Cardiomyopathy is a disease that affects the heart muscle and the way it pumps. It may occur as a result of damage to the heart, such as from a heart attack, or a person may inherit the tendency to develop cardiomyopathy.

  • In dilated cardiomyopathy, the chambers of the heart enlarge and weaken.
  • In restrictive cardiomyopathy, the heart muscle gets stiff.
  • In hypertrophic cardiomyopathy, the heart muscle thickens and cannot relax properly.

These changes in the heart muscle can lead to other heart problems such as heart failure. Heart failure means the heart cannot pump blood normally. When the heart cannot pump blood well, the rest of the body may not get enough blood, oxygen, or nutrients. Cardiomyopathy can also lead to other heart problems such as atrial fibrillation, which is a type of irregular heartbeat.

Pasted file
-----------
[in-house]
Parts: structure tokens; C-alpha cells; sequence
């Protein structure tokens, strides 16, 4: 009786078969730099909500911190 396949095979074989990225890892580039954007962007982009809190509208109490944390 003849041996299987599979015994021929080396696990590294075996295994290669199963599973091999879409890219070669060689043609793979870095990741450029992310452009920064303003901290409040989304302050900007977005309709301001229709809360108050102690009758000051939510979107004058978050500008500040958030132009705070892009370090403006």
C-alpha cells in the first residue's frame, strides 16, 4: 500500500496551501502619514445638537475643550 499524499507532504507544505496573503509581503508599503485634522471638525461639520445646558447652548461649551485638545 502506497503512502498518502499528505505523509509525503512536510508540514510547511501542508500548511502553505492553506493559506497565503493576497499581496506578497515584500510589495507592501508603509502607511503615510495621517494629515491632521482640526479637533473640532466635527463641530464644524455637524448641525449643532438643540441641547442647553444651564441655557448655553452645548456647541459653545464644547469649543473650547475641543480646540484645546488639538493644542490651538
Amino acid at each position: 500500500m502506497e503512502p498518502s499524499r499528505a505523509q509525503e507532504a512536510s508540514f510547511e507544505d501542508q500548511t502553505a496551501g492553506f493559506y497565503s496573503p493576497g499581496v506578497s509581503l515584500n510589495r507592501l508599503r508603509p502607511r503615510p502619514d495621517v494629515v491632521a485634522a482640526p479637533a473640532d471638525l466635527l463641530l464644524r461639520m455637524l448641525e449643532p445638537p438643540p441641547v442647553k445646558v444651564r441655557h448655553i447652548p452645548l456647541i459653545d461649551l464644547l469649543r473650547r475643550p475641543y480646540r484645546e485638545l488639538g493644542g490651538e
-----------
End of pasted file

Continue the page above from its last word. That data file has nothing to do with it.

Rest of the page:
Treatment for cardiomyopathy depends on the type of heart problems that occur as a result of the changes in the heart muscle.

Last Updated: August 26, 2008

Author: Robin Parks, MS

Medical Review: Caroline S. Rhoads, MD - Internal Medicine & Stephen Fort, MD, MRCP, FRCPC - Interventional Cardiology

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